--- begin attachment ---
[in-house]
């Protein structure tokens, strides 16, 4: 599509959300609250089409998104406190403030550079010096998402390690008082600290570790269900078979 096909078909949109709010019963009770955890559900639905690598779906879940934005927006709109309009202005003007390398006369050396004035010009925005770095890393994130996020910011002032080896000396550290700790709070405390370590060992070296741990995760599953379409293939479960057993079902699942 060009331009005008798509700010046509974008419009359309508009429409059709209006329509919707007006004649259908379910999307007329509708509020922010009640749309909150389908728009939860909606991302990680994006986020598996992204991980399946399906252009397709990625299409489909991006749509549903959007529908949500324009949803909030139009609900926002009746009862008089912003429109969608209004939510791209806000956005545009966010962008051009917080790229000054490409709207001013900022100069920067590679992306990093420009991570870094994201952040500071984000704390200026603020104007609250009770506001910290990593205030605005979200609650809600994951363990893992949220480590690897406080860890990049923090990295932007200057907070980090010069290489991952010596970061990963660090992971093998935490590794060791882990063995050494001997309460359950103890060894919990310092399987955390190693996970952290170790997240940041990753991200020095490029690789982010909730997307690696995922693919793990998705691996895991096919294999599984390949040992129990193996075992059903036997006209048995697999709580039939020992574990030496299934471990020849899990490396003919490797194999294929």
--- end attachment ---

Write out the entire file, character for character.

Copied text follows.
[in-house]
């Protein structure tokens, strides 16, 4: 599509959300609250089409998104406190403030550079010096998402390690008082600290570790269900078979 096909078909949109709010019963009770955890559900639905690598779906879940934005927006709109309009202005003007390398006369050396004035010009925005770095890393994130996020910011002032080896000396550290700790709070405390370590060992070296741990995760599953379409293939479960057993079902699942 060009331009005008798509700010046509974008419009359309508009429409059709209006329509919707007006004649259908379910999307007329509708509020922010009640749309909150389908728009939860909606991302990680994006986020598996992204991980399946399906252009397709990625299409489909991006749509549903959007529908949500324009949803909030139009609900926002009746009862008089912003429109969608209004939510791209806000956005545009966010962008051009917080790229000054490409709207001013900022100069920067590679992306990093420009991570870094994201952040500071984000704390200026603020104007609250009770506001910290990593205030605005979200609650809600994951363990893992949220480590690897406080860890990049923090990295932007200057907070980090010069290489991952010596970061990963660090992971093998935490590794060791882990063995050494001997309460359950103890060894919990310092399987955390190693996970952290170790997240940041990753991200020095490029690789982010909730997307690696995922693919793990998705691996895991096919294999599984390949040992129990193996075992059903036997006209048995697999709580039939020992574990030496299934471990020849899990490396003919490797194999294929």